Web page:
Study: RSV Is Not a Predictor for Pediatric Asthma

Virtually all deaths from RSV occur in developing countries, and long-term airway morbidity should be studied in those parts of the world.

Louis J. Bont, MD

Respiratory syncytial virus (RSV), a virus that infects the respiratory tract, does not cause current asthma or poor lung function by 6 years of age, according to a new study.

There are hundreds of clinical publications focusing on the relationship between RSV and asthma, noted study author Louis J. Bont, MD, Pediatric Infectious Disease Specialist at Wilhelmina Children’s Hospital, University Medical Center Utrecht, in the Netherlands.

That may be because RSV infection is one of the most common cause of disease during infancy, Bont said.

“We provided the first conclusive evidence that RSV does not cause asthma symptoms and does not increase the risk of asthma,” Bont said.

Authors previously conducted the MAKI trial, an exploration of the relationship between prevention of RSV infection during infancy and reduced frequency of subsequent asthma. These current study results are a follow-up, analyzing the effects of RSV prevention during infancy on asthma and lung function at age 6. Subjects included 429 infants born at 32 to 35 weeks between 2008 and 2010, who randomly received palivizumab for RSV or placebo during RSV season (mid-fall to early spring).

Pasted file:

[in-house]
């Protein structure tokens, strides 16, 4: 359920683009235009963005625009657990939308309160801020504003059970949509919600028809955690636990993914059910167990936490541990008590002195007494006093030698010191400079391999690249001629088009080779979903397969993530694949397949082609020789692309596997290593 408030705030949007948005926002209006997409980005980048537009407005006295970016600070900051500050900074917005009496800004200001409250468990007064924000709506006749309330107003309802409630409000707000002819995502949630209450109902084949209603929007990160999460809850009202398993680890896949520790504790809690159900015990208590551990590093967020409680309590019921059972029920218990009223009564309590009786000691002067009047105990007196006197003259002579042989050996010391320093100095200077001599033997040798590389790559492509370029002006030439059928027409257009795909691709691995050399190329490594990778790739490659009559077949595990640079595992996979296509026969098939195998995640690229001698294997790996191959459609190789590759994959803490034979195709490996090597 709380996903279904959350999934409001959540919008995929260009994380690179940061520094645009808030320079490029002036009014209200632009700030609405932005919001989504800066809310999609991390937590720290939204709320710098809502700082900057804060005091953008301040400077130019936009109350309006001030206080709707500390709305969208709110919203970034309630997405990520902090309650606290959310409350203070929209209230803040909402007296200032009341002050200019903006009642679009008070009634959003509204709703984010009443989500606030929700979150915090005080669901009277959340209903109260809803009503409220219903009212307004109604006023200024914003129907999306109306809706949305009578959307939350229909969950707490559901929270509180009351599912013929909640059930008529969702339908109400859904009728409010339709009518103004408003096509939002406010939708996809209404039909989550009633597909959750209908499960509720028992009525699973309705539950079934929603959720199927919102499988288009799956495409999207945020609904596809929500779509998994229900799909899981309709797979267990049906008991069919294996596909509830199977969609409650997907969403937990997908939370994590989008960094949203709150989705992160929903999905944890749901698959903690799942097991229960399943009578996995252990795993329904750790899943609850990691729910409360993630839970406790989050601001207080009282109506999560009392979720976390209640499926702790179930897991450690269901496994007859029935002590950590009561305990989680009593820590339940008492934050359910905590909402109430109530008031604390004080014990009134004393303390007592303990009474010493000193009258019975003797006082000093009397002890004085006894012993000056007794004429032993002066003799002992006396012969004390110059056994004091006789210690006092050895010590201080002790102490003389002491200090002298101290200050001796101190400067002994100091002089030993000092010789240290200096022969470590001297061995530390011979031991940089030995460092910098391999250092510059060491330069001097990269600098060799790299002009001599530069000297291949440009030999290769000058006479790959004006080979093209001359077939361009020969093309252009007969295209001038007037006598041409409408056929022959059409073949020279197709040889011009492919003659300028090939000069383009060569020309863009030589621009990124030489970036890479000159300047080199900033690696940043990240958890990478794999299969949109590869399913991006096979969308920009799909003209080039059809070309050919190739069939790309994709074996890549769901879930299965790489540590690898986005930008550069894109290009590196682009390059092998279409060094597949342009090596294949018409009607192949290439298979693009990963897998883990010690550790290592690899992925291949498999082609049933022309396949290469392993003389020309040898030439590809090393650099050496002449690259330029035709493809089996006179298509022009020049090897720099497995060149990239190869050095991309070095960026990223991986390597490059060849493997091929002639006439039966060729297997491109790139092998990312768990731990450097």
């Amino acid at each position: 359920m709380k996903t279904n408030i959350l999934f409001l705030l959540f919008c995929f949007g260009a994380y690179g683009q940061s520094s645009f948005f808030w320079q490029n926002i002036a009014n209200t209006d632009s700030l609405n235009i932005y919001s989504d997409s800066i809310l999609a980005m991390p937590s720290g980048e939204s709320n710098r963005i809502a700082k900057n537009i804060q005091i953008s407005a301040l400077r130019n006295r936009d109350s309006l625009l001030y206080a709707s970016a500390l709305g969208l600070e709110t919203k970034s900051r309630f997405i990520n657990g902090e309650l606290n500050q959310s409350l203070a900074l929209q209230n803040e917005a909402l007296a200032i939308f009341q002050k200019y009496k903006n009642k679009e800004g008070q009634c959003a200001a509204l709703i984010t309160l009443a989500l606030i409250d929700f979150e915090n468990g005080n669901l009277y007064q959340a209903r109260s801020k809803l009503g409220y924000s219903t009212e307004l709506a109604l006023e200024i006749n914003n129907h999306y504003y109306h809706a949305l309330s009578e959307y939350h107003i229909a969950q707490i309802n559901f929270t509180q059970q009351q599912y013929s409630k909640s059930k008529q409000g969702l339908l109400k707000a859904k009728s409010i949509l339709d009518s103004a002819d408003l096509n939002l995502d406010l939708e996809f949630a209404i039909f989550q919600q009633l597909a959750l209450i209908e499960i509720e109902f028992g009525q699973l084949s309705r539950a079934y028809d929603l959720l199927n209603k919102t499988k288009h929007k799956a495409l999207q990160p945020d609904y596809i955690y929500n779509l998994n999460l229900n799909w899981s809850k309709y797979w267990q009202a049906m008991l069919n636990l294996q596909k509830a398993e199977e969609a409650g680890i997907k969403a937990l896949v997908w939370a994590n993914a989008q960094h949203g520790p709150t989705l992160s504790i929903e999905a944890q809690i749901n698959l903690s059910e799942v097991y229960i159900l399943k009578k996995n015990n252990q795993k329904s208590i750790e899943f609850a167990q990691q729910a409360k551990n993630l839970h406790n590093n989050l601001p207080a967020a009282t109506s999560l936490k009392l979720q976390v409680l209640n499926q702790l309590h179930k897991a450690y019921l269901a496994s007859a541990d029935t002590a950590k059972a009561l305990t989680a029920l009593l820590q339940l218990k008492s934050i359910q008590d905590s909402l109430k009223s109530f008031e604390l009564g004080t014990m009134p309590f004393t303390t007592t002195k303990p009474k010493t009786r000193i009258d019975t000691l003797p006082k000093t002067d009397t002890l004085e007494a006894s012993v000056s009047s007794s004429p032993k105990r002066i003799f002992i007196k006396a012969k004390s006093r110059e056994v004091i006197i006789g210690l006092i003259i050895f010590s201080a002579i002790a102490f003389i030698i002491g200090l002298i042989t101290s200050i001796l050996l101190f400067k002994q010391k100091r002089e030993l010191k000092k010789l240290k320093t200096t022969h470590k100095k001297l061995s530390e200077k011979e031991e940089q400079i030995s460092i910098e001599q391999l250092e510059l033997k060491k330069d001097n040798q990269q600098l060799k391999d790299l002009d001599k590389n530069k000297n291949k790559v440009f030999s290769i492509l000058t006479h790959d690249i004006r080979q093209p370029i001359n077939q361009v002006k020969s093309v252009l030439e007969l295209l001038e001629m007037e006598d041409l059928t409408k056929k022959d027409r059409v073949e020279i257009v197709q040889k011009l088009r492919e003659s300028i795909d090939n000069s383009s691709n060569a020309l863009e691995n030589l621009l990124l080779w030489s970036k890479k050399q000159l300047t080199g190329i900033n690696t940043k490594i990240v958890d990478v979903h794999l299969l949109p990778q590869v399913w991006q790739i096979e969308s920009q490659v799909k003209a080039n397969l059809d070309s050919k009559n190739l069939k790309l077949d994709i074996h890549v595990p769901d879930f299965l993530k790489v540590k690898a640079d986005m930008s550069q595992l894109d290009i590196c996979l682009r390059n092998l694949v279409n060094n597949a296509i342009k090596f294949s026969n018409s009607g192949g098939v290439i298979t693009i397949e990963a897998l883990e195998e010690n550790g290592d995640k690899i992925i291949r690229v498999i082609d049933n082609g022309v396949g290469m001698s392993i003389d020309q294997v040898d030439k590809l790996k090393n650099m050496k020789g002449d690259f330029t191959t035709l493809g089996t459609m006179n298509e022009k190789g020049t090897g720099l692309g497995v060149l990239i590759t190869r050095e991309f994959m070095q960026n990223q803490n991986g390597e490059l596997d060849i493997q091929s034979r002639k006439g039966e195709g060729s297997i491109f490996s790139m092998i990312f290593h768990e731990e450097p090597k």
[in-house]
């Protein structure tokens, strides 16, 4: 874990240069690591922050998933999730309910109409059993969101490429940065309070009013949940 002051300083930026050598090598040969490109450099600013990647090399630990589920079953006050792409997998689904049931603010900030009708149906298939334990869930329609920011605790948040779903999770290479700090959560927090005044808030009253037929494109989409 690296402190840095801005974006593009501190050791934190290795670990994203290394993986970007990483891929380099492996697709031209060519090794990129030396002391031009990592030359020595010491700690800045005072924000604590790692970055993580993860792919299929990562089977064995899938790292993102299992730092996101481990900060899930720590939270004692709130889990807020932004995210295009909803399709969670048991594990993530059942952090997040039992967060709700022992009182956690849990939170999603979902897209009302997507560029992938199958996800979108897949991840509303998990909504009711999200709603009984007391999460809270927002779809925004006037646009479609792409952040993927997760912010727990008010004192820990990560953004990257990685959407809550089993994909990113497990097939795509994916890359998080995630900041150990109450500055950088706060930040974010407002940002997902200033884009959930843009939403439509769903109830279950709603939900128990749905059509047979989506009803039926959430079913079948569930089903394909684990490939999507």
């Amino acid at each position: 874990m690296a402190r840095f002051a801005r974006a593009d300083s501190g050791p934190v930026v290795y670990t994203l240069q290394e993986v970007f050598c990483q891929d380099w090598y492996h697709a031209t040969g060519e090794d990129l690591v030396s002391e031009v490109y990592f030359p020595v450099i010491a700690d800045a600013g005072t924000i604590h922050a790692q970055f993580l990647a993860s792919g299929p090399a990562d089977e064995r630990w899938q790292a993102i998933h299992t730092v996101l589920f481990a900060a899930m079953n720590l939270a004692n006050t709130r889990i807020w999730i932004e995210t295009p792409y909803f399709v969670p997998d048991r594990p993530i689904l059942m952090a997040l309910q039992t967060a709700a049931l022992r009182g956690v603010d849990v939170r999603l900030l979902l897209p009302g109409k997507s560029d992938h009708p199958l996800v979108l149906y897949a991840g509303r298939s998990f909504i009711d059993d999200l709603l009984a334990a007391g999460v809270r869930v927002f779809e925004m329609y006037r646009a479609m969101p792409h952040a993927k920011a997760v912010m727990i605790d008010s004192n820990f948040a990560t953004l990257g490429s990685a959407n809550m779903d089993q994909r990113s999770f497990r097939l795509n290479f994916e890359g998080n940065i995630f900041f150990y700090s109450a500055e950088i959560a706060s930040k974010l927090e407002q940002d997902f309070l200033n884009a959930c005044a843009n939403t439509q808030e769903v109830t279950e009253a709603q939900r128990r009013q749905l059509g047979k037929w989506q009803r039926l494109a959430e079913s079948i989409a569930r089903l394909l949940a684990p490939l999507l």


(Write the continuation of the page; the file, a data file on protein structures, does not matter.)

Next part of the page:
The six-year follow-up included 92% of the original participants. Parent-reported current asthma was reported in 28 (14.1%) of 199 children in the RSV prevention group and 47 (24%) of 196 children in the placebo group (ARR 9.9%; 95% CI; 2.2 - 17.6). The difference in current asthma was the result of infrequent wheeze (1 to 3 episodes within the past year; 12 [6.0%] of 199 vs. 26 [13.4%] of 194; ARR 7.4%; 95% CI; 1.5 - 13.2).

Forced expiratory volume (FEV) 0.5 percentage predicted values were similar between RSV prevention group (89.1% [SD 10.6]) and placebo group (90.1% [11.1]), with a mean difference of 1.0 (95% CI; -1.3 - 3.3). The number of children with current doctor-diagnosed asthma was similar between the RSV group (19 [10.3%] of 185) and the placebo group (18 [9.9%] of 182); ARR -0.4; 95% CI; -6.5 - 5.8).

“This is good news for parents of patients with RSV infection,” said Bont. “We can tell them that the infection has not increase their child’s risk for asthma.”

Bont added that virtually all deaths from RSV occur in developing countries and that long-term airway morbidity should be studied in those parts of the world.

“The development of RSV vaccines is also rapidly advancing,” Bont said. “I would like to see asthma follow-up studies in these vaccines trials. Based on the results of our study, it becomes clear that objective outcomes with lung function are critically important.”

The study, "Respiratory syncytial virus prevention and asthma in healthy preterm infants: a randomised controlled trial," was published online in The Lancet Respiratory Medicine.

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